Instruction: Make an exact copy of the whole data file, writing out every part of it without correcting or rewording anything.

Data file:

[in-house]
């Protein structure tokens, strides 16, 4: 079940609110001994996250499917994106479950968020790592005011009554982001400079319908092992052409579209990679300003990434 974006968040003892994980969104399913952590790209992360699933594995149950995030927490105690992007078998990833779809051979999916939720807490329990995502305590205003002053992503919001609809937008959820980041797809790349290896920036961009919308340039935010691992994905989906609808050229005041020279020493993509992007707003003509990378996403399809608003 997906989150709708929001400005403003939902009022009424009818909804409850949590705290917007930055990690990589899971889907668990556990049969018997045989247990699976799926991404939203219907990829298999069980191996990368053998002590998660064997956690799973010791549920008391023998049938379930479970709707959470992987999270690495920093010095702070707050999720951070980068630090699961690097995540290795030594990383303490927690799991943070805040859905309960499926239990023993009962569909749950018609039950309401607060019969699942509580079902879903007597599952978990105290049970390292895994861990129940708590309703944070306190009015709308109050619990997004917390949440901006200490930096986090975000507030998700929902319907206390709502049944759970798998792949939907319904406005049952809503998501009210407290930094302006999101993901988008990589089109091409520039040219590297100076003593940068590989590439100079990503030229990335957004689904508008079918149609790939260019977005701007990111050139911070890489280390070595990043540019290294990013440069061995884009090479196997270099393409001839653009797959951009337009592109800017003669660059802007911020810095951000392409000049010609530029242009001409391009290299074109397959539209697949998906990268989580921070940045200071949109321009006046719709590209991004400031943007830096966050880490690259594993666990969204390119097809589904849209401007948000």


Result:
[in-house]
């Protein structure tokens, strides 16, 4: 079940609110001994996250499917994106479950968020790592005011009554982001400079319908092992052409579209990679300003990434 974006968040003892994980969104399913952590790209992360699933594995149950995030927490105690992007078998990833779809051979999916939720807490329990995502305590205003002053992503919001609809937008959820980041797809790349290896920036961009919308340039935010691992994905989906609808050229005041020279020493993509992007707003003509990378996403399809608003 997906989150709708929001400005403003939902009022009424009818909804409850949590705290917007930055990690990589899971889907668990556990049969018997045989247990699976799926991404939203219907990829298999069980191996990368053998002590998660064997956690799973010791549920008391023998049938379930479970709707959470992987999270690495920093010095702070707050999720951070980068630090699961690097995540290795030594990383303490927690799991943070805040859905309960499926239990023993009962569909749950018609039950309401607060019969699942509580079902879903007597599952978990105290049970390292895994861990129940708590309703944070306190009015709308109050619990997004917390949440901006200490930096986090975000507030998700929902319907206390709502049944759970798998792949939907319904406005049952809503998501009210407290930094302006999101993901988008990589089109091409520039040219590297100076003593940068590989590439100079990503030229990335957004689904508008079918149609790939260019977005701007990111050139911070890489280390070595990043540019290294990013440069061995884009090479196997270099393409001839653009797959951009337009592109800017003669660059802007911020810095951000392409000049010609530029242009001409391009290299074109397959539209697949998906990268989580921070940045200071949109321009006046719709590209991004400031943007830096966050880490690259594993666990969204390119097809589904849209401007948000």